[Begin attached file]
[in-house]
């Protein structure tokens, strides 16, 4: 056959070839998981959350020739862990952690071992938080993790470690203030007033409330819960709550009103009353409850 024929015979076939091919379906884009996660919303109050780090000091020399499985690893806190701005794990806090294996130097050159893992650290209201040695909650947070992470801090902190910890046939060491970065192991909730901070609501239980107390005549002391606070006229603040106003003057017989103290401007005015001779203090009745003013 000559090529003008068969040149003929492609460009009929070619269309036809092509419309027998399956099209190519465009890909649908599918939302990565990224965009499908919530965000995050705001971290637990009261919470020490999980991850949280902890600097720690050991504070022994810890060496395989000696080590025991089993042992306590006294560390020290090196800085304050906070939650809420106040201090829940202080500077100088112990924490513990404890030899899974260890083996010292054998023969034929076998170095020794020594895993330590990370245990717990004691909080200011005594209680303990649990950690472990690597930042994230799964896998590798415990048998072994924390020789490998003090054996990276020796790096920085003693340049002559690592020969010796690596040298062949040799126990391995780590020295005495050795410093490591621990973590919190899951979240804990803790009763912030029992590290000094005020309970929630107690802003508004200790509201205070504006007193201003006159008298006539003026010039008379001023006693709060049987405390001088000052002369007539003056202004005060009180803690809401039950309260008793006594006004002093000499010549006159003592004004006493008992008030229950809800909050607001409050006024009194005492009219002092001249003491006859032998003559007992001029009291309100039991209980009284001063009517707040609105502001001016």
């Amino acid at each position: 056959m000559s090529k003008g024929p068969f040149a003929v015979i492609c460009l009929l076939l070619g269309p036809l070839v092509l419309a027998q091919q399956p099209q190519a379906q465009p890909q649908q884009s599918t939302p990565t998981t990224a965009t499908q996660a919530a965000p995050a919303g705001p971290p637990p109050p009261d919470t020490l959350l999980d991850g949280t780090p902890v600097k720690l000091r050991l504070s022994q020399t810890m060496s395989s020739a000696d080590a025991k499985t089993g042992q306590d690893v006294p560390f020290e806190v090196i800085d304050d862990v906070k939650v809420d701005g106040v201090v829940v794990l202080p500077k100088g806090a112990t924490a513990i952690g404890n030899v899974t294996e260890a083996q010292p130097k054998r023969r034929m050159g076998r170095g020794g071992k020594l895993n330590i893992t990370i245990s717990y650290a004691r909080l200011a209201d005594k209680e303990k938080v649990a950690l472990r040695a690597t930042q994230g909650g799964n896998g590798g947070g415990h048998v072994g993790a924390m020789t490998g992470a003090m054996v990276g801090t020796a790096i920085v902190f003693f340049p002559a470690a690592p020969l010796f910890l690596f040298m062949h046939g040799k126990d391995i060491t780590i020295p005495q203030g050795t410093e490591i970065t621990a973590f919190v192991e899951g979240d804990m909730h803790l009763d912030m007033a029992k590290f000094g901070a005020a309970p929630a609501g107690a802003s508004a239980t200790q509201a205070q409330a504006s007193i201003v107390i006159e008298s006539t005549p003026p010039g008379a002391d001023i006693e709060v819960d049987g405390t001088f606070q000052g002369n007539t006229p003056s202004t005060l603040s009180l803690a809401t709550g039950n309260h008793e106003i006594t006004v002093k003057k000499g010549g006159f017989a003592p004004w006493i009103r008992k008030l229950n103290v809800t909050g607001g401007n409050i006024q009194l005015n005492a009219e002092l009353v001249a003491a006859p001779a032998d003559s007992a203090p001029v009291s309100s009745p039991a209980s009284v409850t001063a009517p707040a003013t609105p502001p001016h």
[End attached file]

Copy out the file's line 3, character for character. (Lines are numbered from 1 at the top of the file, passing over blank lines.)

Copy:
């Amino acid at each position: 056959m000559s090529k003008g024929p068969f040149a003929v015979i492609c460009l009929l076939l070619g269309p036809l070839v092509l419309a027998q091919q399956p099209q190519a379906q465009p890909q649908q884009s599918t939302p990565t998981t990224a965009t499908q996660a919530a965000p995050a919303g705001p971290p637990p109050p009261d919470t020490l959350l999980d991850g949280t780090p902890v600097k720690l000091r050991l504070s022994q020399t810890m060496s395989s020739a000696d080590a025991k499985t089993g042992q306590d690893v006294p560390f020290e806190v090196i800085d304050d862990v906070k939650v809420d701005g106040v201090v829940v794990l202080p500077k100088g806090a112990t924490a513990i952690g404890n030899v899974t294996e260890a083996q010292p130097k054998r023969r034929m050159g076998r170095g020794g071992k020594l895993n330590i893992t990370i245990s717990y650290a004691r909080l200011a209201d005594k209680e303990k938080v649990a950690l472990r040695a690597t930042q994230g909650g799964n896998g590798g947070g415990h048998v072994g993790a924390m020789t490998g992470a003090m054996v990276g801090t020796a790096i920085v902190f003693f340049p002559a470690a690592p020969l010796f910890l690596f040298m062949h046939g040799k126990d391995i060491t780590i020295p005495q203030g050795t410093e490591i970065t621990a973590f919190v192991e899951g979240d804990m909730h803790l009763d912030m007033a029992k590290f000094g901070a005020a309970p929630a609501g107690a802003s508004a239980t200790q509201a205070q409330a504006s007193i201003v107390i006159e008298s006539t005549p003026p010039g008379a002391d001023i006693e709060v819960d049987g405390t001088f606070q000052g002369n007539t006229p003056s202004t005060l603040s009180l803690a809401t709550g039950n309260h008793e106003i006594t006004v002093k003057k000499g010549g006159f017989a003592p004004w006493i009103r008992k008030l229950n103290v809800t909050g607001g401007n409050i006024q009194l005015n005492a009219e002092l009353v001249a003491a006859p001779a032998d003559s007992a203090p001029v009291s309100s009745p039991a209980s009284v409850t001063a009517p707040a003013t609105p502001p001016h």